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Helpful ReplyHot!What can we do with CAN and LIN?

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WeHongKongers
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2020/10/22 04:25:56 (permalink)
1 (2)

What can we do with CAN and LIN?

Hello Guys,
I find that they are shown to work with cars -
Controller Area Network (CAN) and Local Interconnect Network (LIN)
 
As you know, developing a product to work with car is not simple.  One must work in the car manufacturers or have much resources and equipments to test on cars.
 
Now, I raise a question - what can we do with CAN and LIN besides applications in car?
 
#1
ric
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Re: What can we do with CAN and LIN? 2020/10/22 04:31:00 (permalink) ☄ Helpfulby WeHongKongers 2020/10/22 04:44:13

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WeHongKongers
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Re: What can we do with CAN and LIN? 2020/10/22 04:44:05 (permalink)
-2 (2)
Ric,
They sound very specific.
 
CAN should be able to drive a Cruise Missile.
 
 
post edited by WeHongKongers - 2020/10/22 04:45:50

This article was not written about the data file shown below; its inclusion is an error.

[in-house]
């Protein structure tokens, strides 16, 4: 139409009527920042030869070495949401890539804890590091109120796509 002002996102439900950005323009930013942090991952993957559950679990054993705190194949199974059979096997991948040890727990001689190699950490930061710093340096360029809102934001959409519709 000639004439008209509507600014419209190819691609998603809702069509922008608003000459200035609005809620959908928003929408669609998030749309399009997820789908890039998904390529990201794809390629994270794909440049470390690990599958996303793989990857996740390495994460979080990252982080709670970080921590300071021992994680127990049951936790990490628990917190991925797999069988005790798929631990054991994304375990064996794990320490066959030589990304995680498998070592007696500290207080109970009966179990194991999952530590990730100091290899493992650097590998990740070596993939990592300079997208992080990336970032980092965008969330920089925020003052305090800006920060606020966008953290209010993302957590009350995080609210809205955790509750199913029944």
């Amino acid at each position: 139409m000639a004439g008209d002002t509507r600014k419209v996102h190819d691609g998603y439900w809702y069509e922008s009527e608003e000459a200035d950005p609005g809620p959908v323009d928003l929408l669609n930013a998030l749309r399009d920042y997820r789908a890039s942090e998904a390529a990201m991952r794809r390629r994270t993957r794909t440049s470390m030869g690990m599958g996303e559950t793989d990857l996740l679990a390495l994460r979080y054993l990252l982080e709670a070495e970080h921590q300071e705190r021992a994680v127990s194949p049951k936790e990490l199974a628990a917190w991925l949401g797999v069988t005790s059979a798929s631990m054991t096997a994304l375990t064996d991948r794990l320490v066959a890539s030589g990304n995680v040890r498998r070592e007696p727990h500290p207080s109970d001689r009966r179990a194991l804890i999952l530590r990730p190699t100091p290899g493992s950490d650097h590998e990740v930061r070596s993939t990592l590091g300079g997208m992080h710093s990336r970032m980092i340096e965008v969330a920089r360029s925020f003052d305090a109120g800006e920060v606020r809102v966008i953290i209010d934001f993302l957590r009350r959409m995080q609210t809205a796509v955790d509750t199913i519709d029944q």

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Antipodean
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Re: What can we do with CAN and LIN? 2020/10/22 05:12:04 (permalink) ☄ Helpfulby WeHongKongers 2020/10/23 05:37:48
0 (2)
They are both very general communication systems. 
 
I am aware of CAN being used on everything from model railway controllers (at least three different manufacturers come to mind) to spacecraft.
 
LIN is a useful serial protocol to use where it is nice to cut costs by not having a crystal and the protocol automatically works out the baud rate of the transmitting device.
 

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Mysil
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Re: What can we do with CAN and LIN? 2020/10/22 05:30:42 (permalink) ☄ Helpfulby WeHongKongers 2020/10/23 05:37:56
+2 (2)
Hi,
Both CAN and LIN  are just communcation. 
 
There is communication between different devices from different manufacturers that make for all the standard and specification documents with tables of messages and priorities, for different purposes.